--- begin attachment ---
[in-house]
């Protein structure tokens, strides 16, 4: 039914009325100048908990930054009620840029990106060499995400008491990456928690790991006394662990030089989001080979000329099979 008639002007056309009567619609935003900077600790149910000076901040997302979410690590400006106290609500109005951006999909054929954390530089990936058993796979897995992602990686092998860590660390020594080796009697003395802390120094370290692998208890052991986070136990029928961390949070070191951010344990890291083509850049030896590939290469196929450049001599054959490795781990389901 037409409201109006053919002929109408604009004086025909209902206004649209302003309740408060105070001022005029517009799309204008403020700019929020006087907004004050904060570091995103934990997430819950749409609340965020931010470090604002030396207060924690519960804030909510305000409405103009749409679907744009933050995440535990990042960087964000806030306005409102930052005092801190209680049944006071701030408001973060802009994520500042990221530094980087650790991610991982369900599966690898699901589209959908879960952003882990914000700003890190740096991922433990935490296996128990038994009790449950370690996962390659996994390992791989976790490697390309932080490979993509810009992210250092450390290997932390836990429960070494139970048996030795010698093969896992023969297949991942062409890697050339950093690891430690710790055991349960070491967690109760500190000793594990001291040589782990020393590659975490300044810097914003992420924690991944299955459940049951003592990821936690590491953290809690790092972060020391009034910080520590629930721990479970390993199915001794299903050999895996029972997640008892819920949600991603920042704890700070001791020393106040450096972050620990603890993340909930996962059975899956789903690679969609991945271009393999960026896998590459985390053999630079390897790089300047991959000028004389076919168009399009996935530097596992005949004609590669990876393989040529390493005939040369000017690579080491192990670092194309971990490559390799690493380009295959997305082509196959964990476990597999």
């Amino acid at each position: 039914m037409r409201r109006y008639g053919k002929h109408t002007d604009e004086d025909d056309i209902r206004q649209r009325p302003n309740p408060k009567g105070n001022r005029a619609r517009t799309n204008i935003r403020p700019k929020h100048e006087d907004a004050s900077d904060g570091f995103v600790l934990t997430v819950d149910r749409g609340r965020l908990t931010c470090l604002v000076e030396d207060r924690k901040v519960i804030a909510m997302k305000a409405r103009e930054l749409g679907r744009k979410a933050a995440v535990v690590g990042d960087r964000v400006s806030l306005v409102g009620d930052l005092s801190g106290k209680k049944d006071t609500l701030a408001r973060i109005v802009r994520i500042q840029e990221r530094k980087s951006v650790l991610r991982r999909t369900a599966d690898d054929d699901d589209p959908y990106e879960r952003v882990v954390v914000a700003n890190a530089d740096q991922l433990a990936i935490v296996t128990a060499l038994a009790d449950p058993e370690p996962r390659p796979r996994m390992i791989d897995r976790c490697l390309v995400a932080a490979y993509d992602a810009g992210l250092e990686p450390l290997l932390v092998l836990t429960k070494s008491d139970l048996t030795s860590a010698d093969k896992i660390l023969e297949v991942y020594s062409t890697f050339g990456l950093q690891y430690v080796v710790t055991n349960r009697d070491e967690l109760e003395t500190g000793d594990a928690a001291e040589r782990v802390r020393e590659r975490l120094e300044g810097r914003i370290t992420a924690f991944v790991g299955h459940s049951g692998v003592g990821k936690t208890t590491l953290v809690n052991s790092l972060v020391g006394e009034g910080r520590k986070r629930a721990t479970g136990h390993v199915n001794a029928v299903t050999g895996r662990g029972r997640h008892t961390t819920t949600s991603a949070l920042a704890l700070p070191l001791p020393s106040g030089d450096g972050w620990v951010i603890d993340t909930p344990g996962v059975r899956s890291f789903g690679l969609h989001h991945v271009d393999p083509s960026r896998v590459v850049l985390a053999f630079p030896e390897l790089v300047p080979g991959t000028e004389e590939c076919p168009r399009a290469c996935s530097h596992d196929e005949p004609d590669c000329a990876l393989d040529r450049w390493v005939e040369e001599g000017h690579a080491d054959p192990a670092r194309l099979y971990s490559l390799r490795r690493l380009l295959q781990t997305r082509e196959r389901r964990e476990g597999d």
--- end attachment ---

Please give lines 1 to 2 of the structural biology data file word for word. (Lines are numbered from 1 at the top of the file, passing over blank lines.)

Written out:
[in-house]
């Protein structure tokens, strides 16, 4: 039914009325100048908990930054009620840029990106060499995400008491990456928690790991006394662990030089989001080979000329099979 008639002007056309009567619609935003900077600790149910000076901040997302979410690590400006106290609500109005951006999909054929954390530089990936058993796979897995992602990686092998860590660390020594080796009697003395802390120094370290692998208890052991986070136990029928961390949070070191951010344990890291083509850049030896590939290469196929450049001599054959490795781990389901 037409409201109006053919002929109408604009004086025909209902206004649209302003309740408060105070001022005029517009799309204008403020700019929020006087907004004050904060570091995103934990997430819950749409609340965020931010470090604002030396207060924690519960804030909510305000409405103009749409679907744009933050995440535990990042960087964000806030306005409102930052005092801190209680049944006071701030408001973060802009994520500042990221530094980087650790991610991982369900599966690898699901589209959908879960952003882990914000700003890190740096991922433990935490296996128990038994009790449950370690996962390659996994390992791989976790490697390309932080490979993509810009992210250092450390290997932390836990429960070494139970048996030795010698093969896992023969297949991942062409890697050339950093690891430690710790055991349960070491967690109760500190000793594990001291040589782990020393590659975490300044810097914003992420924690991944299955459940049951003592990821936690590491953290809690790092972060020391009034910080520590629930721990479970390993199915001794299903050999895996029972997640008892819920949600991603920042704890700070001791020393106040450096972050620990603890993340909930996962059975899956789903690679969609991945271009393999960026896998590459985390053999630079390897790089300047991959000028004389076919168009399009996935530097596992005949004609590669990876393989040529390493005939040369000017690579080491192990670092194309971990490559390799690493380009295959997305082509196959964990476990597999």